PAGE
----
Shining a Light on Secure Health Big Data and Digital Privacy

Kathryn MarchesiniHelen Caton-PetersLucia SavageBy Kathryn Marchesini, J.D./ Deputy Directory for Privacy Policy ,
Helen Caton-Peters, MSN, RN/ Senior Health Information Privacy Program Analyst, ONC , and
Lucia Savage, Esq./ Chief Privacy Officer

Through the proliferation of software applications and mobile technology, the amount of identifiable health information being collected, analyzed, and used is growing exponentially. As the volume, velocity, and variety of such information activities continue to grow, ONC is looking at how to protect that information from potential risks that may arise from unknown and inappropriate use.

The shared draft interoperability roadmap, Connecting Health and Care for the Nation, supports research and big data analyses within a trusted environment as an important component on the path to achieving a nationwide learning health system.

On August 11th, the Health IT Policy Committee (HITPC) approved the privacy and security health big data report of the Privacy and Security Workgroup (PSWG). The PSWG focused its efforts on identifying potential gaps in privacy and security protections given prevailing frameworks. The workgroup also examined the degree to which existing laws and regulations facilitate an environment that enables information to be “leveraged for good” while still protecting individual’s privacy interests or protecting against discrimination. ONC appreciates the time and dedication of the HITPC on this important topic and is taking the report under consideration.

HITPC Health Big Data Recommendations
The report recommends that ONC and other federal stakeholders, including the HHS Office for Civil Rights (OCR), take several actions to support privacy and security related to health big data. These actions include:

1.  Address Harm, Including Discrimination Concerns

  • Promote more public discussion to understand the risks from gaps in privacy and security protections for health information, both the harm to individuals and communities.
  • Focus on identifying gaps in legal protections against what are likely to be an evolving set of harms from big data analytics.
  • Adopt measures that increase transparency about actual uses of health information.
  • Explore how to increase transparency around use of the algorithms used in big health analytics, perhaps with an approach similar to that used in the Fair Credit Reporting Act (FCRA).

2.  Address Uneven Policy Environment

  • Promote Fair Information Practice Principles (FIPPs)-based protections for data outside the protections of the Health Insurance Portability and Accountability Act (HIPAA) Privacy and Security Rules.
  • Evaluate rules (existing laws, regulations, and local policies) governing uses of data that contribute to a learning health system to ensure they promote responsible re-uses of the data that contribute to generalizable knowledge.
  • Modify rules around research uses of data to incentivize entities to use more privacy protecting architectures, for example by providing safe harbors for certain behaviors and levels of security.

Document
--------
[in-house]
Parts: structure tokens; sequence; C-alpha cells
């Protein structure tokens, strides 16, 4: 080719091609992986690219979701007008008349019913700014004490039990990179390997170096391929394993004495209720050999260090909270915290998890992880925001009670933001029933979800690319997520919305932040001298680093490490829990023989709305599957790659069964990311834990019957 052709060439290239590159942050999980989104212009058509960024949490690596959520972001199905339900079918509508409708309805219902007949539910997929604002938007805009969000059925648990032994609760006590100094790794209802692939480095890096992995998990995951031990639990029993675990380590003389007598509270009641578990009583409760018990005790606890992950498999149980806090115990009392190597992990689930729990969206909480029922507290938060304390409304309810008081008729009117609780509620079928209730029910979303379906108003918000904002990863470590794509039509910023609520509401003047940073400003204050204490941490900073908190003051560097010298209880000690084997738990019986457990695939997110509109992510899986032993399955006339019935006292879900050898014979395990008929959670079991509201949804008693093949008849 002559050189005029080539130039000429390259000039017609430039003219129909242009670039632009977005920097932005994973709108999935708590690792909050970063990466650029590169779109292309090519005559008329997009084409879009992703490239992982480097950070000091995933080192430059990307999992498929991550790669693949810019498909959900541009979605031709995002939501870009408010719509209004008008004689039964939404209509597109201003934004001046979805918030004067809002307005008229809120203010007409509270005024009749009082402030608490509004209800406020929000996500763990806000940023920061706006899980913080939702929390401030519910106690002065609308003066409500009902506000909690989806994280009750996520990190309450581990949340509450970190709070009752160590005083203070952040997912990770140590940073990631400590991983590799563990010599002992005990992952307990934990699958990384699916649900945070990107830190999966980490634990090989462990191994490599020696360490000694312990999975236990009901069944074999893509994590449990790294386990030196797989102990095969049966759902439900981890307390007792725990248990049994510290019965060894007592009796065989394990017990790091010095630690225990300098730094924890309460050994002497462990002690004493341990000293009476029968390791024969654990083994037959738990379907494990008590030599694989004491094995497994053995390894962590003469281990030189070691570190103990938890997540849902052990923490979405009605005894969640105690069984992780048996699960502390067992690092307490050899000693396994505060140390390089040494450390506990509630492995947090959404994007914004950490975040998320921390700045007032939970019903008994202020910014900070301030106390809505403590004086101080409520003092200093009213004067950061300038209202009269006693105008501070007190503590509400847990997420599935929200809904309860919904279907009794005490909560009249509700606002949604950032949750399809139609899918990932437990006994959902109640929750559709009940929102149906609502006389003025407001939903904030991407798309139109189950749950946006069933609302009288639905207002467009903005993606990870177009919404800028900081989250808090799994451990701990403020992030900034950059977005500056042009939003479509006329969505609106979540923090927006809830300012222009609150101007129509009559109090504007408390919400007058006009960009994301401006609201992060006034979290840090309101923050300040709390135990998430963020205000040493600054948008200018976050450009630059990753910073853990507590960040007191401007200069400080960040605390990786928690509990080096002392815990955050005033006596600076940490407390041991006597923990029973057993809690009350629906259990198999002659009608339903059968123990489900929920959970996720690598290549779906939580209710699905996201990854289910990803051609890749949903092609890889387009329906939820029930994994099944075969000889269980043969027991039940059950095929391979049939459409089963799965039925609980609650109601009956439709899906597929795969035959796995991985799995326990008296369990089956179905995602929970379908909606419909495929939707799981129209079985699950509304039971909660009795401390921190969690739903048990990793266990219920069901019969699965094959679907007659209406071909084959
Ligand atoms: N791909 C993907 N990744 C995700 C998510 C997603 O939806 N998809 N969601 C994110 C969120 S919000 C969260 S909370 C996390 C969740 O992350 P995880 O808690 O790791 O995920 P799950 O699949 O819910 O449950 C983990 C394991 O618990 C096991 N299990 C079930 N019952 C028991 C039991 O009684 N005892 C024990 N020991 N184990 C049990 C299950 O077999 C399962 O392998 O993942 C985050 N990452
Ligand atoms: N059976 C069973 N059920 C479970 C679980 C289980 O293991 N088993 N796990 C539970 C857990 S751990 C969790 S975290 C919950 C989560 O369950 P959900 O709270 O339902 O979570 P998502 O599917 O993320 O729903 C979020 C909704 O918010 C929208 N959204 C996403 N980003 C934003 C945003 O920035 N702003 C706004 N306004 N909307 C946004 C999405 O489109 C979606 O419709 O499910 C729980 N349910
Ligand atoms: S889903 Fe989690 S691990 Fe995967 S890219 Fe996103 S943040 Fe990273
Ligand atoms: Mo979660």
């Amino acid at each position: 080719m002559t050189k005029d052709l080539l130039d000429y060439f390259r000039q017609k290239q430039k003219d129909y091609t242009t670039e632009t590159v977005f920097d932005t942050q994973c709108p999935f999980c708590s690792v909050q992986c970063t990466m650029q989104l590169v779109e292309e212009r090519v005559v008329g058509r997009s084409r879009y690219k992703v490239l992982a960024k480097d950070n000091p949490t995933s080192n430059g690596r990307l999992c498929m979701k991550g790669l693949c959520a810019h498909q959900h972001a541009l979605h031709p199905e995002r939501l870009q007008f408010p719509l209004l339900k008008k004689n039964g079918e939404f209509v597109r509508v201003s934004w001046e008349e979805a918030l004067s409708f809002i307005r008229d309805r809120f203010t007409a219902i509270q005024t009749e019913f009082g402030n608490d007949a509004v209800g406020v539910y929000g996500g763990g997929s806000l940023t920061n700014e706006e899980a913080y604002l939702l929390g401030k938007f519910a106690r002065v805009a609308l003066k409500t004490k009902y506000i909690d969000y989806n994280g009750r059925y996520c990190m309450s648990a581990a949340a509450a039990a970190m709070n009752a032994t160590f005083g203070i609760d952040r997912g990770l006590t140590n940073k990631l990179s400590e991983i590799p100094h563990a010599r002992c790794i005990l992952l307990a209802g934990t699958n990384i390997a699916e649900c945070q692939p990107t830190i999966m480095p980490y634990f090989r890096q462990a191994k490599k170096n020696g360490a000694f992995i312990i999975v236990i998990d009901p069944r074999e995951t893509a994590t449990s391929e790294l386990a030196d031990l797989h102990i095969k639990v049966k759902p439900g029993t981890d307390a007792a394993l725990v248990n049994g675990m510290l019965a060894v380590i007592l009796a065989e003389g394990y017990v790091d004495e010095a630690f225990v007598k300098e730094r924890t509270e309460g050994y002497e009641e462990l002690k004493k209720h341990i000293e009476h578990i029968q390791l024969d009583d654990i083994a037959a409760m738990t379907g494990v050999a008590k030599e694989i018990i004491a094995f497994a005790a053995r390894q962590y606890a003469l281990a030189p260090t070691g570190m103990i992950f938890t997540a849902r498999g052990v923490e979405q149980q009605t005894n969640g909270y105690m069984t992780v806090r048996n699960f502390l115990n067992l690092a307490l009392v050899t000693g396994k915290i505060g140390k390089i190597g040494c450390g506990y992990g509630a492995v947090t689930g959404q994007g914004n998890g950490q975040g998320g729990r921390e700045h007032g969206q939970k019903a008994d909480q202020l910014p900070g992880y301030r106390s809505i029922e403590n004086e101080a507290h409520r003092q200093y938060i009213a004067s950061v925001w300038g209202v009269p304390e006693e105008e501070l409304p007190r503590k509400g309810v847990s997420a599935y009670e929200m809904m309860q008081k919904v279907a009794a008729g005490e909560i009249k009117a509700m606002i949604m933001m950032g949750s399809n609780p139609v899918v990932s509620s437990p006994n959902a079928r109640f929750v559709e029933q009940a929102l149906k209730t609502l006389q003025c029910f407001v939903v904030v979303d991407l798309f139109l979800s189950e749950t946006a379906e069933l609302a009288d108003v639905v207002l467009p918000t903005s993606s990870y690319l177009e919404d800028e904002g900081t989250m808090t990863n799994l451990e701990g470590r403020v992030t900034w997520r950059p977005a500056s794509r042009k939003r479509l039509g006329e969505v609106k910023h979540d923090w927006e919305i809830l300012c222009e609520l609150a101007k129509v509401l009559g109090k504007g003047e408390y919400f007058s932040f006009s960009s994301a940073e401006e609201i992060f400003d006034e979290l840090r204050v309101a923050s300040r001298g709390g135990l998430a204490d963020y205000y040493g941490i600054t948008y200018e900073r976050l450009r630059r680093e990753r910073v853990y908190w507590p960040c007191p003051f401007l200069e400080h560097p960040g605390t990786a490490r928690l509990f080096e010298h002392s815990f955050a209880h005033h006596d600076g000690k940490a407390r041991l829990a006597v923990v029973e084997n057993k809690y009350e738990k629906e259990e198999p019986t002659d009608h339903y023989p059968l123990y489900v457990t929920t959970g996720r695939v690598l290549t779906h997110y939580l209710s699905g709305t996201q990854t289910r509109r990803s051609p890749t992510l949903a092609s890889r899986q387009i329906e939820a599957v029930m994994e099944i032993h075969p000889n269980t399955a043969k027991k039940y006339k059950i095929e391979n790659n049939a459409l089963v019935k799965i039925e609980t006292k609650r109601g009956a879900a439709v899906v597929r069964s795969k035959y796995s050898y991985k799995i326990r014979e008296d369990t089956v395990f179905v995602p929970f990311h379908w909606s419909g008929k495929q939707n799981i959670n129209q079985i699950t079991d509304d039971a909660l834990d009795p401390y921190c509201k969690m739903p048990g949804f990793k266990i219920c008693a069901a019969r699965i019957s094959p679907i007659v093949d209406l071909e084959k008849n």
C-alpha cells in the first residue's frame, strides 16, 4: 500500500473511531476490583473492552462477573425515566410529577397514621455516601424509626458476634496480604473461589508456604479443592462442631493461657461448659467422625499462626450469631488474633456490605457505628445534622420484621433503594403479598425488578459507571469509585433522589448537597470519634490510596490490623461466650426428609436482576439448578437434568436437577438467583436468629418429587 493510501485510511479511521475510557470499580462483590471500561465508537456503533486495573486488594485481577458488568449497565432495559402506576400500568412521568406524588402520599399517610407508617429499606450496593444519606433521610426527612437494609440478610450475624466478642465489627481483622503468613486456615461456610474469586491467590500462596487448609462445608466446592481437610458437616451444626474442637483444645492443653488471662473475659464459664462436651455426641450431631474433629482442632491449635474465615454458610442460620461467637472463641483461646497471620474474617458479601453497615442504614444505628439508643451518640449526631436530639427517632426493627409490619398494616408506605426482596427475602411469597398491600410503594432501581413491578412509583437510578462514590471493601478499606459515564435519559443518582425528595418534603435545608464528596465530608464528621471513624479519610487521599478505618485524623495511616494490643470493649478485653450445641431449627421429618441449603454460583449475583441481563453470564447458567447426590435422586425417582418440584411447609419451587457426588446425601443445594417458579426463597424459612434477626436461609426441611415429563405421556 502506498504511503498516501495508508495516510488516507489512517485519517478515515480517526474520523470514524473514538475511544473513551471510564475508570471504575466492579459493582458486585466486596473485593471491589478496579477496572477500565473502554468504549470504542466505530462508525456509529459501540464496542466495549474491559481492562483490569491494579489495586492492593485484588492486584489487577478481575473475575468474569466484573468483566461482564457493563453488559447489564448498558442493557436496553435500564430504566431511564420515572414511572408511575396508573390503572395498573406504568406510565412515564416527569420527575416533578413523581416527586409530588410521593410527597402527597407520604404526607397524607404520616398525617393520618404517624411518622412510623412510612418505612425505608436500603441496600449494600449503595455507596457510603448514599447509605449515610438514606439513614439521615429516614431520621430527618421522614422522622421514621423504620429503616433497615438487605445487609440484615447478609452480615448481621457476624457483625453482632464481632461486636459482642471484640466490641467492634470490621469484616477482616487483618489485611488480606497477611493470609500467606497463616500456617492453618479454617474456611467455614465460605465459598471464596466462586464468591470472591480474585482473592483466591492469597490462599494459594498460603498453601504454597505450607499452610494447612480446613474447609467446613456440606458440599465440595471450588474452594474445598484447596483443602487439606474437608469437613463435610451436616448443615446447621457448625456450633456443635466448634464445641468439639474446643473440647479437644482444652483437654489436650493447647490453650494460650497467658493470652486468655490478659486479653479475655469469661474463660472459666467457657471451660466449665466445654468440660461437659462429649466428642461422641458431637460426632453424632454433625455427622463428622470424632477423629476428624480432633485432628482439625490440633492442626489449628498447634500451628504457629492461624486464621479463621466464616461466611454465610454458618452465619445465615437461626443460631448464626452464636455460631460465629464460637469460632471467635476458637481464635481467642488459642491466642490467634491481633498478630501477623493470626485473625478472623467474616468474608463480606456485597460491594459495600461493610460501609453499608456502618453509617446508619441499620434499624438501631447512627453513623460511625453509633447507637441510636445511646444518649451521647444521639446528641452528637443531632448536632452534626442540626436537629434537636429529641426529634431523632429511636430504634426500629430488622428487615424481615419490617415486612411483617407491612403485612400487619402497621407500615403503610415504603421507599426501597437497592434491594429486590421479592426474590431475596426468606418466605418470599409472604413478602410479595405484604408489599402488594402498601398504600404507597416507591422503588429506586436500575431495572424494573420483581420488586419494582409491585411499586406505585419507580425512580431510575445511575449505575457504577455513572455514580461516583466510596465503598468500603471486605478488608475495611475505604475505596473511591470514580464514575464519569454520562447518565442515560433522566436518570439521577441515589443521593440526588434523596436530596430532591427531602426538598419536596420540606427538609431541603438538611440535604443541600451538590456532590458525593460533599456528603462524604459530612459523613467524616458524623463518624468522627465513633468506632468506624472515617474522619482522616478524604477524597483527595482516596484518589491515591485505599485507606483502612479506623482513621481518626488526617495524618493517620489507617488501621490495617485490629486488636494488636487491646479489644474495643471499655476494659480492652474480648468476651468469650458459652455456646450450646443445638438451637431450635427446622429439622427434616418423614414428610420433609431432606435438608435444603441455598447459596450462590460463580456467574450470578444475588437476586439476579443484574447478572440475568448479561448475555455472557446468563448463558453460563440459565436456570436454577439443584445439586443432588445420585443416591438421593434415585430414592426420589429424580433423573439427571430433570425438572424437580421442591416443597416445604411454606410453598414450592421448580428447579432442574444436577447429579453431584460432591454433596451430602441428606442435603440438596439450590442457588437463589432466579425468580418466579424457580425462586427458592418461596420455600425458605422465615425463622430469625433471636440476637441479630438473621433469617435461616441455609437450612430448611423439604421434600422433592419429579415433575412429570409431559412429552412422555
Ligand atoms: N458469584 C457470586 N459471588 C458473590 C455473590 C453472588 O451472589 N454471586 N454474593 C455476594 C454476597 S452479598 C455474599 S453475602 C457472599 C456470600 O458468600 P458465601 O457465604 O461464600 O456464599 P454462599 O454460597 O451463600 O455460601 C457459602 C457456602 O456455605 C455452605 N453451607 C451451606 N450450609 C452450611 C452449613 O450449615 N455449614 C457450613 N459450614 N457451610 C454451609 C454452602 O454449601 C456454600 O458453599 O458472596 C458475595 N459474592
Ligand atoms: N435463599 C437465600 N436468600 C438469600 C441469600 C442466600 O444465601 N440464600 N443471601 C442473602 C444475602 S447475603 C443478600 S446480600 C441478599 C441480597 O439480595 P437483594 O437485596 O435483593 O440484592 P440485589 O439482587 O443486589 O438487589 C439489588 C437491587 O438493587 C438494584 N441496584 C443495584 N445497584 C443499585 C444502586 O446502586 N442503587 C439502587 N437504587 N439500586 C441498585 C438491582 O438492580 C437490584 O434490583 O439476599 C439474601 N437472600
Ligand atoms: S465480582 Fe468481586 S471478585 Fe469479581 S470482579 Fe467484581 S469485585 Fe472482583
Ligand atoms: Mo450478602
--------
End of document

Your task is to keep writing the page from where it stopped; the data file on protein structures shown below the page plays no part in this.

• Create an individual “right of access” to the information in entities not covered by HIPAA as part of voluntary codes of conduct; also revise HIPAA over time to enable its continued effectiveness at protecting health information in the digital age.
  • Educate individuals, healthcare providers, technology vendors, and other stakeholders about the limits of current legal protection; reinforce previous PSWG recommendations.

3.  Protect Health Information by Improving Trust in De-Identification Methodologies and Reducing the Risk of Re-Identification

  • Be a more active “steward” of the HIPAA Privacy Rule de-identification standards.
  • Develop initiatives or programs to objectively evaluate statistical methodologies to vet their capacity for reducing risk of re-identification to “very low” in particular contexts.
  • Grant safe harbor status to methodologies that are proven to be effective at de-identification in certain contexts to encourage use of proven methodologies.
  • Establish risk-based de-identification requirements in circumstances where re-identification risk is very low.

4.  Support Secure Use of Data for Learning

  • Develop voluntary codes of conduct that also address robust security provisions.
  • Provide incentives for entities to use privacy-enhancing technologies and privacy-protecting technical architectures.
  • Educate stakeholders about cybersecurity risks and recommended precautions.
  • Leverage HITPC’s Privacy and Security Tiger Team 2011 recommendations to ONC with respect to the HIPAA Security Rule

Rapidly evolving informatics techniques have the potential of yielding significant information that will help improve health, lower costs, and deliver a better health care experience. The recommendations further advance the dialog about how these techniques can contribute to building a learning health system while maintaining fair information practice principles and securing big health data and digital privacy. The report, however, is not comprehensive. That is why ONC looks forward to working with federal partners, industry, and the health IT community to make sure progress continues toward achieving the goals of an interoperable learning health system.

This post was originally published on the Health IT Buzz and is syndicated here with permission.